Originally published as a Guest Rant on Garden Rant, November 4, 2009. Recovered from the Internet Archive. I replaced the photo snapshot with a link to the high-res photo on Flickr. I’ve replaced archive links with current, active links where possible. Those that have since link-rotted are noted.
Colony Collapse Disorder (CCD) has been making the news rounds for a few years now. It’s old, if still current, news. Dire outcomes from the loss of honeybees have been proffered. For example, PBS recently introduced an online “ask the expert” feature with this:
Since the winter of 2006, millions of bees have vanished, leaving behind empty hives and a damaged ecosystem. 
Really? The ECOSYSTEM?! Did they not notice that honeybees aren’t part of the ecosystem?
Honeybees are livestock. They are animals which we manage for our uses. We provide them with housing and maintenance. We even move them from field to field, just as we let cows into different pastures for grazing.
Perhaps, if CCD can neither be prevented nor cured, disaster would come to pass. However, the underlying cause would not be the loss of the honeybees but our dependence on them as a consequence of unsustainable agricultural practices.
The old ways of farming include hedgerows, uncultivated areas between fields. The biodiversity of these patches provide substantial habitat for native pollinators, as well as other beneficial insects. When even these rough “unproductive” patches of land are cleared, we set the stage for the patterns that have come to dominate agriculture: more herbicides, more pesticides, more machinery. All of these also damage the soil food webs that support both soil fertility and agricultural ecosystems. Although manufactured inputs provide temporary relief, they reduce the ecological functions of the land, requiring more and greater inputs to achieve the same effect. This is the definition of addiction, and it’s a clear sign that this way of doing business is unsustainable.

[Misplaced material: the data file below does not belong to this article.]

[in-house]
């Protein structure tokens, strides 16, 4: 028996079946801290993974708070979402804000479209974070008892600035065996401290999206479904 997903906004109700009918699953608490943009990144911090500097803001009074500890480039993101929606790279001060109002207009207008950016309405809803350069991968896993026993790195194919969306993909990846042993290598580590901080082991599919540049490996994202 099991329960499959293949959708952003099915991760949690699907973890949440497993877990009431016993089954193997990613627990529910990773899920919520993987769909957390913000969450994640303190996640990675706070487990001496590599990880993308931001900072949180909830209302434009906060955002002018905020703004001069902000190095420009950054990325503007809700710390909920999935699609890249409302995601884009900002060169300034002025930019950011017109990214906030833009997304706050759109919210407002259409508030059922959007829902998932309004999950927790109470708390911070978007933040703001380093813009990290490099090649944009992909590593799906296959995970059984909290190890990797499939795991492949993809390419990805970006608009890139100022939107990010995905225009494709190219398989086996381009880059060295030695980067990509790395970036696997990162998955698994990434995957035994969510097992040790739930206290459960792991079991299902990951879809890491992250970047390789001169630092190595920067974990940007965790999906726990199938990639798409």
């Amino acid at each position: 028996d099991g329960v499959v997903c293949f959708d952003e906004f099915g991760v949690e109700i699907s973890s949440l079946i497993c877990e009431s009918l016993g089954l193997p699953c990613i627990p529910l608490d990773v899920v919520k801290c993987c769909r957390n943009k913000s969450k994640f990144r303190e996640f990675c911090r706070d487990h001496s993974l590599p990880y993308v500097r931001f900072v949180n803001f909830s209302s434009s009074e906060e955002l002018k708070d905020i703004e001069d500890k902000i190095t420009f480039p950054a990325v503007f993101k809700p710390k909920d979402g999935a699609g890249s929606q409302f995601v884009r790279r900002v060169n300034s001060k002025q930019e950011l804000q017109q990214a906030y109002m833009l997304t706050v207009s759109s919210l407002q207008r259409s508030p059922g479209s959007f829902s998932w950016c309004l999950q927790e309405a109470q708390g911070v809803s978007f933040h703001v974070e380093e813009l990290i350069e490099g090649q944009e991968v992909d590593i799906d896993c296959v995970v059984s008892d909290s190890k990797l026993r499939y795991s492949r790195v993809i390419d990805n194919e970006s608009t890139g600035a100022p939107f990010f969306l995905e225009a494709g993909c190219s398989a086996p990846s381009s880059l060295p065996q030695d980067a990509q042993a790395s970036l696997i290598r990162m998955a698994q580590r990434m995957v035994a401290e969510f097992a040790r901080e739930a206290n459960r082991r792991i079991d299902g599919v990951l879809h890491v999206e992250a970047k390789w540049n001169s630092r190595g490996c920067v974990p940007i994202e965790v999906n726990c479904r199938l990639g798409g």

Why do we need to ship and truck pollinators around? There are plenty of native pollinators to do the job, where we haven’t decimated their habitats. There are 4,000 species of bees alone in North America. 226 species are known in New York City. Many of them visit my gardens in Flatbush, Brooklyn; some have even taken up residence . Many native bees are ground-dwellers which need only some open ground in which to dig their nests. When every patch of ground is cultivated, plowed under or paved over, native pollinators disappear. Suddenly, we “need” honeybees for pollination.
I care about the honeybees. I like my honey and beeswax candles. I support efforts to legalize beekeeping in New York City. But not at the expense of the biodiversity that is all around us, even in the city, if only we care enough to look for it, value it, and nurture it.
The Great Pollinator Project [original link defunct]
North American Pollinator Protection Campaign
Saving [Honey] Bees: What We Know Now [About CCD], NY Times, 2009-09-02
 Ask “Silence of the Bees” Expert Dr. Diana Cox-Foster, PBS Blog [original link defunct]
 “Cellophane Bees Return”, 2009-05-02 [sic, correct date below]
End of original guest rant.
Cellophane Bees Return, 2009-05-09 [cited in the Notes above]
Bee Watchers Needed in NYC (and a rant), 2009-06-09 [This was the original blog post which led to the Guest Rant]
All my Bees posts